Should You Worry If Your Son Complains of Testicle Pain?
Trauma, infection and other medical conditions can lead to pain in a child’s testicles. Learn the causes of scrotum pain — and when it’s an emergency.
While you might be amazed at how often your son talks about genitals, he may be less forthcoming if he’s experiencing scrotum pain.
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Pain there is not uncommon, especially from bumps and bangs. “When kids are playing sports or messing around, they get hit down there quite often,” says pediatric urologist Audrey Rhee, MD.
But persistent pain after a kick or hit can signal trauma that requires urgent medical treatment. Scrotum pain can also be a sign of infections or other medical conditions.
Here’s what you should know about testicular pain — and how to talk about your son’s sore testicles without anyone dying of embarrassment.
Trauma, infection and other medical problems can all lead to pain in a boy’s scrotum, says Dr. Rhee. The most common causes of testicle pain in children include:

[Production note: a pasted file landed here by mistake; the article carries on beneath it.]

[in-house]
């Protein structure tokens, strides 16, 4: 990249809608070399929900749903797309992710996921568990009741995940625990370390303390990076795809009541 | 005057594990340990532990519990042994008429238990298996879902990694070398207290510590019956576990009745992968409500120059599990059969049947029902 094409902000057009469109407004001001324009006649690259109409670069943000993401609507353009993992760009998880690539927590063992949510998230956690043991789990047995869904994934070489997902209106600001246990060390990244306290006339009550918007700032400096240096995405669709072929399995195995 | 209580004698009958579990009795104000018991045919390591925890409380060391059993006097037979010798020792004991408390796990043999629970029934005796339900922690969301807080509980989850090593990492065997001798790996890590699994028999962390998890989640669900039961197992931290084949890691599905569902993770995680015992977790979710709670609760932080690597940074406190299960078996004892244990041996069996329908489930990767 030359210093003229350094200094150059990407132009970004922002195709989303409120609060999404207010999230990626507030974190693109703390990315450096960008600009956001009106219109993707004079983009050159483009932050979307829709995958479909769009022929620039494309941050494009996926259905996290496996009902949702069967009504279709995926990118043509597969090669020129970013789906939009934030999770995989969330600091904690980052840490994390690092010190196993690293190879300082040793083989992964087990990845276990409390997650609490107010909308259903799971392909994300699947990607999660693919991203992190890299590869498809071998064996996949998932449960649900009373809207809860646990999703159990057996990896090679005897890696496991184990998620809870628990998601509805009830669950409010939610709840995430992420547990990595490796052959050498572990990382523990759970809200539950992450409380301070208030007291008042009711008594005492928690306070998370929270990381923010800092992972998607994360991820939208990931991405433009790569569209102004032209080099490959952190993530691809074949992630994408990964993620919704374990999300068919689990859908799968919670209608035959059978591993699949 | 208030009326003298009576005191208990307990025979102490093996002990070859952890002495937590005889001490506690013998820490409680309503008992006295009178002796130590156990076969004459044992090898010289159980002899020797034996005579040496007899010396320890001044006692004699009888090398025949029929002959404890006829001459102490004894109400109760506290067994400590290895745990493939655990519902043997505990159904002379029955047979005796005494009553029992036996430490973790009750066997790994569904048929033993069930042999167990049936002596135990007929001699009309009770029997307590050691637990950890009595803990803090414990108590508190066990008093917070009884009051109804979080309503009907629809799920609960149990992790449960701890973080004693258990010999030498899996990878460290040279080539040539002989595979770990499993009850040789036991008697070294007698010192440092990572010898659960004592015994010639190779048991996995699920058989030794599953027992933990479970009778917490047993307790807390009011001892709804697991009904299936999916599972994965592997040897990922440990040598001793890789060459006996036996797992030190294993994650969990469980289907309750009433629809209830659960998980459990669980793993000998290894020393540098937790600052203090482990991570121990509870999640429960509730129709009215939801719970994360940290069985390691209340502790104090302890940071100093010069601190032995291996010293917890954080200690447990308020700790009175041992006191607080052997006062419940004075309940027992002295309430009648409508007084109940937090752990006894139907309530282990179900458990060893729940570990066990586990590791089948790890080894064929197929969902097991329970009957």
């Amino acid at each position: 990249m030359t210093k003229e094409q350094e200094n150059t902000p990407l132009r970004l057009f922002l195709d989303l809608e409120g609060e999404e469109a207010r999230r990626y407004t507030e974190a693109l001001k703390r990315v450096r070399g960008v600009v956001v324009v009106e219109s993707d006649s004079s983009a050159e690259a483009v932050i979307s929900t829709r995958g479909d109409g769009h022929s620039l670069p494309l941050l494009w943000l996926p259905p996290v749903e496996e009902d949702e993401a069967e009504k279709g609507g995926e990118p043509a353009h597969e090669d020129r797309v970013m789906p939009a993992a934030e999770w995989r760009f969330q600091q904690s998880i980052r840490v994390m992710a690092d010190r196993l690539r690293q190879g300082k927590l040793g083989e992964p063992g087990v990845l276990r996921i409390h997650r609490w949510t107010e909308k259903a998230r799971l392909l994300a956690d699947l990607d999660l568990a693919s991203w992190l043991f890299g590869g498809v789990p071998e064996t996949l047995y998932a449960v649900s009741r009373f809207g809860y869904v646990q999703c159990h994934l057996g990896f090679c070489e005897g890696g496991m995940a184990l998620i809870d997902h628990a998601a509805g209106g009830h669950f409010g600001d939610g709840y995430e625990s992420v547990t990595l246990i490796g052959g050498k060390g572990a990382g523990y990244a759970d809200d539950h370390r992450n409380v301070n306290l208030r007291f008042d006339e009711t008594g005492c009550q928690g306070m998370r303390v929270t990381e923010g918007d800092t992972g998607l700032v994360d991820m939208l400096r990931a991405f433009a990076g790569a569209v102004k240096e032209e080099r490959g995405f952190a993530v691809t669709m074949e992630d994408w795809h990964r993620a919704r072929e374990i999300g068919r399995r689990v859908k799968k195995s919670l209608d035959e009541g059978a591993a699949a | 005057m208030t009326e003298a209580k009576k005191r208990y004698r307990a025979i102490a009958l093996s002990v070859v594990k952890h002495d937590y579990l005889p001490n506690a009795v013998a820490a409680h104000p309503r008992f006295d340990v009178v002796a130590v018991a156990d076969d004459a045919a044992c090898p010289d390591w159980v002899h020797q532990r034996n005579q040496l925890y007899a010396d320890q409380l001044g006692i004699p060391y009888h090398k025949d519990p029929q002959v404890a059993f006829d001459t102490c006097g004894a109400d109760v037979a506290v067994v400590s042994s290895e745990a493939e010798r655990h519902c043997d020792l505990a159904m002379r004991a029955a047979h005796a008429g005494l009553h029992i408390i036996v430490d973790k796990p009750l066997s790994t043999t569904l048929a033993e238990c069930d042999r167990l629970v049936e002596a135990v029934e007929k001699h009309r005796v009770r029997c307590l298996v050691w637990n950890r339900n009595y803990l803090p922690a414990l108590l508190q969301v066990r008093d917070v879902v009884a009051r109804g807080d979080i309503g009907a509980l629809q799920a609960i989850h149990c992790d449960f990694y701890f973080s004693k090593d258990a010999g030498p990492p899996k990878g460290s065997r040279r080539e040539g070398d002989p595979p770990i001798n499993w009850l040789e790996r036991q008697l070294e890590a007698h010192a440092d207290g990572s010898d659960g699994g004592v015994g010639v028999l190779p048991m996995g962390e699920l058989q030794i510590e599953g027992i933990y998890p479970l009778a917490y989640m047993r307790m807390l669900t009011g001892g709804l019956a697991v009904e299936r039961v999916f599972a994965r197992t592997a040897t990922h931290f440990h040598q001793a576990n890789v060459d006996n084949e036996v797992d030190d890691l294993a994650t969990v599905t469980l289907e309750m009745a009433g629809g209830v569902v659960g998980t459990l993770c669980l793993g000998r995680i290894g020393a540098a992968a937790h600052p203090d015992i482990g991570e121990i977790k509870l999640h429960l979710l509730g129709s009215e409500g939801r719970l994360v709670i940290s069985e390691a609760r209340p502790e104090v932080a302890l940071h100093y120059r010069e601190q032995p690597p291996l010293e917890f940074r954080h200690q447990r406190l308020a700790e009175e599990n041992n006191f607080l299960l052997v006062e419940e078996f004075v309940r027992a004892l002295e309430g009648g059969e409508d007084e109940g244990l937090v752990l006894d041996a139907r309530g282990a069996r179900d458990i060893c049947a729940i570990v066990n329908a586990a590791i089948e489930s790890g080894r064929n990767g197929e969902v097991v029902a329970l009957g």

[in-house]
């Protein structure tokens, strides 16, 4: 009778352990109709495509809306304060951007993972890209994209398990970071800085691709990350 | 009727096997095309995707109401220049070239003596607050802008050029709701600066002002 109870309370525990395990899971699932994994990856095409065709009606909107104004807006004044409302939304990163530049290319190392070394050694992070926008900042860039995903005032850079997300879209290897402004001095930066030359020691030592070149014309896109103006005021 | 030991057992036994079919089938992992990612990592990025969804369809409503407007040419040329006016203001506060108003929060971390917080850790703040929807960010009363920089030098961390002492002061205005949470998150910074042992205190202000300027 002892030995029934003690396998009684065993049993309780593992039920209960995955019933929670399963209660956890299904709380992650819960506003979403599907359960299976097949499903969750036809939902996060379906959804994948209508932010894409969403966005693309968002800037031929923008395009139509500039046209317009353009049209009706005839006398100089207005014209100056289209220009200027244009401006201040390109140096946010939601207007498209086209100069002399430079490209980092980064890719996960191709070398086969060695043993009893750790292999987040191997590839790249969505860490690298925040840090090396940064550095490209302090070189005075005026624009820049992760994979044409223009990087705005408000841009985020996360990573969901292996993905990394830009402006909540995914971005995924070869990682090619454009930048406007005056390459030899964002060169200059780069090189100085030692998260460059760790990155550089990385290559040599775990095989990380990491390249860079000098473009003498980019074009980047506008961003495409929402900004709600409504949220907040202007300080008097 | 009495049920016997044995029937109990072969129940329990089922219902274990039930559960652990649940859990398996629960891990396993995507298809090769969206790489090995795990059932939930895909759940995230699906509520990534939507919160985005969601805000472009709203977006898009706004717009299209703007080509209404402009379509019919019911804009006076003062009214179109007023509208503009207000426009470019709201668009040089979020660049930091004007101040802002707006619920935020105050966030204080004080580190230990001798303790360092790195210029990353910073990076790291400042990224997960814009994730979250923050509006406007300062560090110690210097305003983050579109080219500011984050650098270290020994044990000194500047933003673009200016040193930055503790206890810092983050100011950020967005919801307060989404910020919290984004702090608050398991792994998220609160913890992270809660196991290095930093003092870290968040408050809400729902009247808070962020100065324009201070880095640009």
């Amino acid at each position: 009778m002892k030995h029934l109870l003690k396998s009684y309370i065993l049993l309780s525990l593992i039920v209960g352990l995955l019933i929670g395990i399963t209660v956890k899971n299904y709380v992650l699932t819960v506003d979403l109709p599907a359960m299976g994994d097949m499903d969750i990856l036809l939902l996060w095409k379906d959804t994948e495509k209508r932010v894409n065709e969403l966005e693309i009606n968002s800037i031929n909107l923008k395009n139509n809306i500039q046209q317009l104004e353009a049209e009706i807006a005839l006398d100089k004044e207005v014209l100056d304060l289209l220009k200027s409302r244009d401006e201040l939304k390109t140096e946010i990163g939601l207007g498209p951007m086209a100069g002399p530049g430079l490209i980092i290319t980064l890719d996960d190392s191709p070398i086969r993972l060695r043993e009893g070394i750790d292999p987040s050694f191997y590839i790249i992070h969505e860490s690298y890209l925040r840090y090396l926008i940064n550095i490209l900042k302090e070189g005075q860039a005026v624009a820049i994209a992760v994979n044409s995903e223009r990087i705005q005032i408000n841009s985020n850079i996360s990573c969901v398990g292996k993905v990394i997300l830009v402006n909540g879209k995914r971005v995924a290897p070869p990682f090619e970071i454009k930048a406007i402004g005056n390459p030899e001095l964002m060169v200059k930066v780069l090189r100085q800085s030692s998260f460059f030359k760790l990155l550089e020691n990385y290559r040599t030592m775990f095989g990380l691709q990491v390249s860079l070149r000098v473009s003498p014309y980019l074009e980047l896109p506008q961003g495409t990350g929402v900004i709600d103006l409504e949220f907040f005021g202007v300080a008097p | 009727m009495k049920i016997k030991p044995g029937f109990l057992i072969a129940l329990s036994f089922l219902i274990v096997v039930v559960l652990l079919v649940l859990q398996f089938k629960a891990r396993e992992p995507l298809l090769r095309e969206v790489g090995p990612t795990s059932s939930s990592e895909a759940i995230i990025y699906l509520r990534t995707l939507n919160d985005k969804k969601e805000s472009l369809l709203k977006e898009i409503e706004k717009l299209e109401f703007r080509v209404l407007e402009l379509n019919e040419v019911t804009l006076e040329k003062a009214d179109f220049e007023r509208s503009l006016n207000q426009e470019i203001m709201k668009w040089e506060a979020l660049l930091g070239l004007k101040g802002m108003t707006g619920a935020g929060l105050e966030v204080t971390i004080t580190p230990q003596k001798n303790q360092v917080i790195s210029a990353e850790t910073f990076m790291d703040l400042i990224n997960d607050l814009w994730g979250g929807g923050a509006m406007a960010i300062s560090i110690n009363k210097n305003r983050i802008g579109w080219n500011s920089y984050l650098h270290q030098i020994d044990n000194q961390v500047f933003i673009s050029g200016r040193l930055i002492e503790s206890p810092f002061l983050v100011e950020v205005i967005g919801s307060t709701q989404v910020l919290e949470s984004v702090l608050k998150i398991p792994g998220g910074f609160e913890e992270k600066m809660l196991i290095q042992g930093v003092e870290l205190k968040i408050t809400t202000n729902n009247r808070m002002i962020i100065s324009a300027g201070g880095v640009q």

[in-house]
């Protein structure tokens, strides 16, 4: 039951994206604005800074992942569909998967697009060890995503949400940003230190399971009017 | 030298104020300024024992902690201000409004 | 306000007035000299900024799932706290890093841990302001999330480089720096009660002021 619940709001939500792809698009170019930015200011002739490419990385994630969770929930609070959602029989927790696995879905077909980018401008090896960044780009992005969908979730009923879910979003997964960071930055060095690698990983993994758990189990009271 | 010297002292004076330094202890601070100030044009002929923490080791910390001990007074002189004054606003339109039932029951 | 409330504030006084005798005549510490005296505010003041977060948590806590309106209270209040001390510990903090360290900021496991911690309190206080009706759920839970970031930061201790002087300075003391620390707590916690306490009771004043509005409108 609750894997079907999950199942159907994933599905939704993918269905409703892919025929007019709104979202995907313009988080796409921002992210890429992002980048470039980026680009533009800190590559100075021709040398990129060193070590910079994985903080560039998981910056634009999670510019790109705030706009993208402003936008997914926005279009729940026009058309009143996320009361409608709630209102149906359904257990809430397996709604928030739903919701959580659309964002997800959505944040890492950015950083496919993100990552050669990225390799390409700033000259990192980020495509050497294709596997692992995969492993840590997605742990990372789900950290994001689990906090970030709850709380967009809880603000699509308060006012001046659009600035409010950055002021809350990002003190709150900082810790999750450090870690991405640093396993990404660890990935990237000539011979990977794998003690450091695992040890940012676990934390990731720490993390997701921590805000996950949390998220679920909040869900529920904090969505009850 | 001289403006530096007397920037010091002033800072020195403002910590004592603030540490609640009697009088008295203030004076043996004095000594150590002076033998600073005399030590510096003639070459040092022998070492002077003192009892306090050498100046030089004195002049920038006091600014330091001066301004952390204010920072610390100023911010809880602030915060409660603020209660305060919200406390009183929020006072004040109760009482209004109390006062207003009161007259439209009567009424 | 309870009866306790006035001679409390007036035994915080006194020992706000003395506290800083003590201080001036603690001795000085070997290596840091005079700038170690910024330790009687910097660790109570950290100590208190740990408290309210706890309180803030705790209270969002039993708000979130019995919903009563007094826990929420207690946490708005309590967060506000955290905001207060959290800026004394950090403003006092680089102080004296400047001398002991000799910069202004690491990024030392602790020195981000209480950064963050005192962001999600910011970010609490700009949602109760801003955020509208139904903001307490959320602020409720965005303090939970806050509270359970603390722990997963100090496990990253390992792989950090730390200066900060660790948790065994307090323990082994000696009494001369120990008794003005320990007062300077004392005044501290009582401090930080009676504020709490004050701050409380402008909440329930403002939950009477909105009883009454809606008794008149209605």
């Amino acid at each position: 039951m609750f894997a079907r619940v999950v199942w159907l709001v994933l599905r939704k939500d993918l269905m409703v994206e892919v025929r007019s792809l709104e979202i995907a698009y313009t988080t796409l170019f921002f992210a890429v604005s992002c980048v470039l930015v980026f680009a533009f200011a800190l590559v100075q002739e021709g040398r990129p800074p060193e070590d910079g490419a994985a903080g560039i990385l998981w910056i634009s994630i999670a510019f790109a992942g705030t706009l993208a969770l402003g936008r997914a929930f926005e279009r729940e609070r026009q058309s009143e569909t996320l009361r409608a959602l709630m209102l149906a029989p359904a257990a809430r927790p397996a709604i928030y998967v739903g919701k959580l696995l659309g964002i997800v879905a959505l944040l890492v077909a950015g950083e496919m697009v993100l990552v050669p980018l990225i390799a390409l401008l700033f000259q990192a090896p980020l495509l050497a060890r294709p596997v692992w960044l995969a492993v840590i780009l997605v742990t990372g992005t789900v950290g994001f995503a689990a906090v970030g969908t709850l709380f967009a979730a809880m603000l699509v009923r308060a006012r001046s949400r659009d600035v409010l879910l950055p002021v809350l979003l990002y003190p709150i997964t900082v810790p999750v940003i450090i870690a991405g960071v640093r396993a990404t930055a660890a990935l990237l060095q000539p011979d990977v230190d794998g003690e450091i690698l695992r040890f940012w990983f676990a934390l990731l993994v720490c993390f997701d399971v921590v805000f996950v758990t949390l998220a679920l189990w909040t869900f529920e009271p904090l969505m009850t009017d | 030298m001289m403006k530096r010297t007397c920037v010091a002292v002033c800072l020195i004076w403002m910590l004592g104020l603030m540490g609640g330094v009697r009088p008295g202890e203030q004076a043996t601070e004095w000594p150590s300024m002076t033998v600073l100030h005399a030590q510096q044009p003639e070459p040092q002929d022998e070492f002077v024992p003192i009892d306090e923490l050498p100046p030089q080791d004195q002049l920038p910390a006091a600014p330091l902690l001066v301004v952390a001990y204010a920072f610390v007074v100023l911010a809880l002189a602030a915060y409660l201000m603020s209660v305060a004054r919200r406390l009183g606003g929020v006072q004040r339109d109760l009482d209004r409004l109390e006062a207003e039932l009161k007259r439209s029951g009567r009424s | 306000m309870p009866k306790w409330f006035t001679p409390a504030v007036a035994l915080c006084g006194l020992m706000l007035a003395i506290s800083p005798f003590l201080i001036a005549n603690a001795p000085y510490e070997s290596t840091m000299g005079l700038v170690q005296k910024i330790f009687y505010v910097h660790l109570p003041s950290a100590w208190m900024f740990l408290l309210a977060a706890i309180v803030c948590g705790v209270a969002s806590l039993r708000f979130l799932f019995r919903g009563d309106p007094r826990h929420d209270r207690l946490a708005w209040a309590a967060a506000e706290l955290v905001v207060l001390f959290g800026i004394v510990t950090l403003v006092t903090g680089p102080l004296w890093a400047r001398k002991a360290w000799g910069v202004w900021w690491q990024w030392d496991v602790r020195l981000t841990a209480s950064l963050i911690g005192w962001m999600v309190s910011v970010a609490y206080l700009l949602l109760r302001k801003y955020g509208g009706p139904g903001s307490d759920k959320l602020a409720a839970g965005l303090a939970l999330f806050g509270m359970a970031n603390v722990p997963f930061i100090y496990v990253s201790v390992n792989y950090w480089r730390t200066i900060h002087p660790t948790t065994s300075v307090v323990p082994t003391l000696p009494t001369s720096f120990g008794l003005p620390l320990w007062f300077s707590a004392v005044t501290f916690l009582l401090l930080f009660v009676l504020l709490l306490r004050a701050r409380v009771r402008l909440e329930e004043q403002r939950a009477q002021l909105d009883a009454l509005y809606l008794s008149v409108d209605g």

It can be hard for kids or parents to figure out the cause of scrotum pain, so if your son is complaining of pain, limping or acting uncomfortable, call your doctor for advice, Dr. Rhee advises.
And if the pain is severe and doesn’t let up, head to urgent care or the emergency room — timely care is crucial for testicular torsion or rupture.
Unfortunately, not all boys are upfront about their pain.
“Young boys are usually pretty quick to say it hurts down there. But as they get older, they’ll often say their leg hurts or their belly hurts,” Dr. Rhee says. “They tend to be vague.”
She recommends treating scrotum injuries just like any other injury: Be matter-of-fact. “A lot of people are uncomfortable talking about genitals, but it’s no different from talking about pain in your child’s arm or leg,” she says. “Don’t be afraid to look for redness or swelling in his groin area, and ask your son to point to the spot where it hurts.”
The sooner you start talking frankly with your son about his genitals, the better, she says. “When kids are young, teach them that if it hurts down there, they need to let you know,” she says. “It might seem uncomfortable to talk about this at first. But it’s the right thing to do and will help your son learn to take care of his body.”